Canine CCL Surgery

Canine CCL surgery is more common then you think! Dogs can tear ligaments just like humans do, but luckily advances in veterinary science allows us to preform canine CCL surgeries almost weekly! Read on to learn more.

What is cranial cruciate ligament (CCL) disease?

The cranial cruciate ligament (CCL) is an important stabilizing structure in the knees (stifles) of dogs and cats.  The CCL normally sits within the knee and is instrumental in assisting with articulation between the bones of the knee and joints.  During normal function, the CCL prevents abnormal movement in the bones., while injury to the CCL allows abnormal movement of the bones.  Injury to the CCL is common in dogs and results in abnormal laxity within the joint.  Loss of stability of the knee leads to damage of structures within the knee and irreversible osteoarthritis. 

Signs and Symptoms

Some of the clinical signs your pet may display are:

  • Altered limb function (no weight-bearing or limping)
  • Reluctance to bend the knee (may be seen while sitting)
  • Stiffness, especially after exercise
  • Not wanting to play or exercise
  • Swelling of the joint
  • Clicking sound when walking
diagnosing a CCL tear

Dr. Spinks uses x-ray technology to help assess each patient before surgery.

How is CCL disease diagnosed?

A veterinary examination is important to the diagnosis of CCL injury.  Manipulations characteristic of knee instability can be done by your veterinarian and help with the diagnosis.  Although the manipulations are not always painful to your pet, sedation provides relaxation and allows the veterinarian to examine the knee more thoroughly.  X-rays will not show torn ligaments but may be done to support the diagnosis and establish changes within the knee (such as fluid within the knee and osteoarthritis).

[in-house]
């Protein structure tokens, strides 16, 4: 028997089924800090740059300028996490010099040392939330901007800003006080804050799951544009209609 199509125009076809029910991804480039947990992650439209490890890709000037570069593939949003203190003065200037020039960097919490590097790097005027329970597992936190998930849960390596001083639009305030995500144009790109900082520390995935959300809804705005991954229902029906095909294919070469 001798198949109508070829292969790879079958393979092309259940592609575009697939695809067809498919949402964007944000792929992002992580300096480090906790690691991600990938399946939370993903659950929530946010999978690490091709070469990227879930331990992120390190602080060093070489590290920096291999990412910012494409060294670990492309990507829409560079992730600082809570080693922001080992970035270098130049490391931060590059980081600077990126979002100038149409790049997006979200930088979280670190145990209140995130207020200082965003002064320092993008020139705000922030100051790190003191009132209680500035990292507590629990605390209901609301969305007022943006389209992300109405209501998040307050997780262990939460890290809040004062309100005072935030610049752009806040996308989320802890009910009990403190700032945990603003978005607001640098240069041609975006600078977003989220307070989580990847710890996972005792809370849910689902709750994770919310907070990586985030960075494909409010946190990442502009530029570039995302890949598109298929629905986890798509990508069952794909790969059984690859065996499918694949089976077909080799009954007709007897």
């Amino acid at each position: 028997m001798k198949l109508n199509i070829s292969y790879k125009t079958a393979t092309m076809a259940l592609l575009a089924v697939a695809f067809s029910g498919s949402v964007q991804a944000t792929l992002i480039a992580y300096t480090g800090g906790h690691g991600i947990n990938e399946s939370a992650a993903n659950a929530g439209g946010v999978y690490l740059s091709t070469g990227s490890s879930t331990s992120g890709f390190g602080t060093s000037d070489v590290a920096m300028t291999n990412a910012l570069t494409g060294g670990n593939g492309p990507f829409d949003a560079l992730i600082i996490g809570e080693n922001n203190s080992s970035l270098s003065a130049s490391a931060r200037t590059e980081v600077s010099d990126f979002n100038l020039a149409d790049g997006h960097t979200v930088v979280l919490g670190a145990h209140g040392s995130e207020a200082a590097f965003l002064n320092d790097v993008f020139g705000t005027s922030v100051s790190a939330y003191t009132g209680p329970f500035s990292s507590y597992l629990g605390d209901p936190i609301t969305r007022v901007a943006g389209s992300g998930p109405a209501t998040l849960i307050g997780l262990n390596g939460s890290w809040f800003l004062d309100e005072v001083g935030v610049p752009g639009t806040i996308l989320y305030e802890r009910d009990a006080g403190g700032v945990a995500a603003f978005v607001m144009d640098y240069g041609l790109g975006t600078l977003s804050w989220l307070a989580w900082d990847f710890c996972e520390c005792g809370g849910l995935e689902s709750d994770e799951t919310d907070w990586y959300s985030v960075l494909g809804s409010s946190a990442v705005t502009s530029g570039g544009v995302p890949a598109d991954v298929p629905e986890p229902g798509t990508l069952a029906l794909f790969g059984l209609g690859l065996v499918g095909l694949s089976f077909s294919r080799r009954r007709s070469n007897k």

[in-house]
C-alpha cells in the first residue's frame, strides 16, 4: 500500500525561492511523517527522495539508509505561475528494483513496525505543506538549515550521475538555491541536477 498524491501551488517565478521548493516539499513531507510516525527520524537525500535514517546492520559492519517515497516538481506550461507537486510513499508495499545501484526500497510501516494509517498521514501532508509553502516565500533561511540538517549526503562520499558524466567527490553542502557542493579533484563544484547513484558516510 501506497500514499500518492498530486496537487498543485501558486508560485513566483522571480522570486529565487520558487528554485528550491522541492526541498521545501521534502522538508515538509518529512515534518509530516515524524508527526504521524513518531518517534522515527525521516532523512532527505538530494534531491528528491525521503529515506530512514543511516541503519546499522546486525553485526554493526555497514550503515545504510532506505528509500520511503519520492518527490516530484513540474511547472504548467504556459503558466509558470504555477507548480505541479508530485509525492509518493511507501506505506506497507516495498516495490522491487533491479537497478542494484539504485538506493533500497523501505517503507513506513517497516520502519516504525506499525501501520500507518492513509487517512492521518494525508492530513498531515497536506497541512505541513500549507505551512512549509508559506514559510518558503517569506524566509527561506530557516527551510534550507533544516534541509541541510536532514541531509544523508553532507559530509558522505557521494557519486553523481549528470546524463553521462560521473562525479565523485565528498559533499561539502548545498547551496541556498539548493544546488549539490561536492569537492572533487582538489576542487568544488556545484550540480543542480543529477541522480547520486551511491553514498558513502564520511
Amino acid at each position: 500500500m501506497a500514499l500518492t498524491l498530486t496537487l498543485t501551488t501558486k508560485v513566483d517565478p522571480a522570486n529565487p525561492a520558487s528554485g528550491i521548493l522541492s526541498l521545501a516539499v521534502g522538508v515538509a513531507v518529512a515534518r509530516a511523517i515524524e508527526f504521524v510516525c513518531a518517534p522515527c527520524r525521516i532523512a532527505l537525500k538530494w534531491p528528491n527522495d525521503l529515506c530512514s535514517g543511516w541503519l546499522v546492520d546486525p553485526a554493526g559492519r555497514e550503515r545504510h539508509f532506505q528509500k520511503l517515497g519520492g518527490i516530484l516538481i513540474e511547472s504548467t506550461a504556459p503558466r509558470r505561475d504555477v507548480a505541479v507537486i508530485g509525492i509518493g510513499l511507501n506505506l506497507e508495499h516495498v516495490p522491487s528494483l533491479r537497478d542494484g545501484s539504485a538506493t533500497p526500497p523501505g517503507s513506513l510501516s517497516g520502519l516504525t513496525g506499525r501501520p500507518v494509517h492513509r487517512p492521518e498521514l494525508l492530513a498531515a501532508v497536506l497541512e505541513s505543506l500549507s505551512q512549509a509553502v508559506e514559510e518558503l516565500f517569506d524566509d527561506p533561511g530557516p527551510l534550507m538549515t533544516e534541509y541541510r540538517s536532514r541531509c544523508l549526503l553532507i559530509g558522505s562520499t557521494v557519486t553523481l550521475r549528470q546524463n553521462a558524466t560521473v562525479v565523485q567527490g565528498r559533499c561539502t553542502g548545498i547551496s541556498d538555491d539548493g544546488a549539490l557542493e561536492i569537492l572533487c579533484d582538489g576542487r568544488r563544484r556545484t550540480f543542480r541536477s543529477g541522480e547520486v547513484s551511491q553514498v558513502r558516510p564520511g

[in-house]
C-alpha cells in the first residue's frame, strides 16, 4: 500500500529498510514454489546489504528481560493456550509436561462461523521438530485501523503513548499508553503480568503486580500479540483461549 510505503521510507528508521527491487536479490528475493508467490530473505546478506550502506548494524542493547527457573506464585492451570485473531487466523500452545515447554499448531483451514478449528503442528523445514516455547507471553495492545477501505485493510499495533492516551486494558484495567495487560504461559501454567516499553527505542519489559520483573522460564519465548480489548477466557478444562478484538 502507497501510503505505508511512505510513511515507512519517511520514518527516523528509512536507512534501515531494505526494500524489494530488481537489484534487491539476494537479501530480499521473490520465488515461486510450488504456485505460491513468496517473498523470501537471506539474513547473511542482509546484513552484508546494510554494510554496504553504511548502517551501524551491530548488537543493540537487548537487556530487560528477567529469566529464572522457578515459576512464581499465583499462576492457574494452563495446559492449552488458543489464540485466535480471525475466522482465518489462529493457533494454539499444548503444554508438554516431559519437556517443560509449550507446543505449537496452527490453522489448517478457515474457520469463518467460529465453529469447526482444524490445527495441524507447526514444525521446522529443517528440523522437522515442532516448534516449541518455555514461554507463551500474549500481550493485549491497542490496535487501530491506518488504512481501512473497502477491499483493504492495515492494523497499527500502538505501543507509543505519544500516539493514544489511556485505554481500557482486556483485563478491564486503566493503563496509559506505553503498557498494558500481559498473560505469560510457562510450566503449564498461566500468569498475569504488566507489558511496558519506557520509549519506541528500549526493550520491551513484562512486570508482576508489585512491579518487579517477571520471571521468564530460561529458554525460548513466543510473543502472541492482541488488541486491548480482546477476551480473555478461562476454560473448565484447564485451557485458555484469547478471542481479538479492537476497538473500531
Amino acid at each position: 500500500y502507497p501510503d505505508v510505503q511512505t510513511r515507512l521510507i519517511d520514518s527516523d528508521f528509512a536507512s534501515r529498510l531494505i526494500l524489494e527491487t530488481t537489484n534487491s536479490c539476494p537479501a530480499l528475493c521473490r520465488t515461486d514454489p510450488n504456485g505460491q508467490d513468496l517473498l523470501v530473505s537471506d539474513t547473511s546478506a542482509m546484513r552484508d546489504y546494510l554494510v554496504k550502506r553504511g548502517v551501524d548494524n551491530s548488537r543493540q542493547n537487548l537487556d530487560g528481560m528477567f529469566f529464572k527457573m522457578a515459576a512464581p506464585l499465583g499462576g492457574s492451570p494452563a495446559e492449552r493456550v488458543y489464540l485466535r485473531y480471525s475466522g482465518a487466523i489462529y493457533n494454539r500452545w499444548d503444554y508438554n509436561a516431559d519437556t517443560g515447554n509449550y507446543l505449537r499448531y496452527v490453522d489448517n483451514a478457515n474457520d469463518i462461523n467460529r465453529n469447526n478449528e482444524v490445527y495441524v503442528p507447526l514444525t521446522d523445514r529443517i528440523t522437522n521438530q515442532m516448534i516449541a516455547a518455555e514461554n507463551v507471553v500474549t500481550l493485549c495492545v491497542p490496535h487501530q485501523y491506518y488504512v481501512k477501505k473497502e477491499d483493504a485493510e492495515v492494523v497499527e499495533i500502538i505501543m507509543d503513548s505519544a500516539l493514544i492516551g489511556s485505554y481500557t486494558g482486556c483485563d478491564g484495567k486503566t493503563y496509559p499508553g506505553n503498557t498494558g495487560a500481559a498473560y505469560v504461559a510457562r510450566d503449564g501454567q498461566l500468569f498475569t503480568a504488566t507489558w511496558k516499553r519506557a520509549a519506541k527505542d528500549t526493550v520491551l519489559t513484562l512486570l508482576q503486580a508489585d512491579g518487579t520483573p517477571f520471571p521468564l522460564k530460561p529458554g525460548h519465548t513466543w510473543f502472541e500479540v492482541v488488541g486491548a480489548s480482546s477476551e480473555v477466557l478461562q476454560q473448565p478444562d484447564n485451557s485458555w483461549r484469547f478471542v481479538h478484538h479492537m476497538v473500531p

What are my treatment options?

The goals for the treatment of CCL injury are to provide stability in the knee.  This stability is designed to relieve pain, restore function and slow down the formation of osteoarthritis.  Numerous surgical procedures have been described and studied, but no one treatment has been shown to be superior.  Non-surgical options have been described, but are often difficult to control and can have a disappointing result in active dogs.

Though no one procedure is found to be superior, the prognosis for return to function and prevention of further damage is best attained with surgical stabilization of the knee.  The decision on which procedure is performed is based on the surgeon’s experience with the technique, scientific data to support each technique, and patient suitability for the procedure.

Present techniques can be divided into broad categories.  These categories are best described as those techniques that work to replace the function of the CCL, or techniques that use manipulation of the bones of the knee to provide stabilization. (Such as tibial plateau leveling osteotomy or tibial tuberosity advancement).  Either procedure begins with a thorough exploration of the joint to address any other damage to internal structures of the knee (such as the meniscus).

SwiveLock Knotless technique

The SwiveLock Knotless technique is a minimally invasive technique that uses prosthetic materials designed to mimic the function of the CCL.  The materials that sit on the outside of the knee (extra-articular) are secured using a vented PEEK SwiveLock Suture Anchor at points biomechanically similar to the CCL.  This incredibly strong prosthetic material has been used with great success in human joint stabilizing procedures and is necessary for scar tissue formation and long-term joint stability and function.

The tightrope procedure requires exact measurement which is achieved through radiographs.

TPLO & TTA technique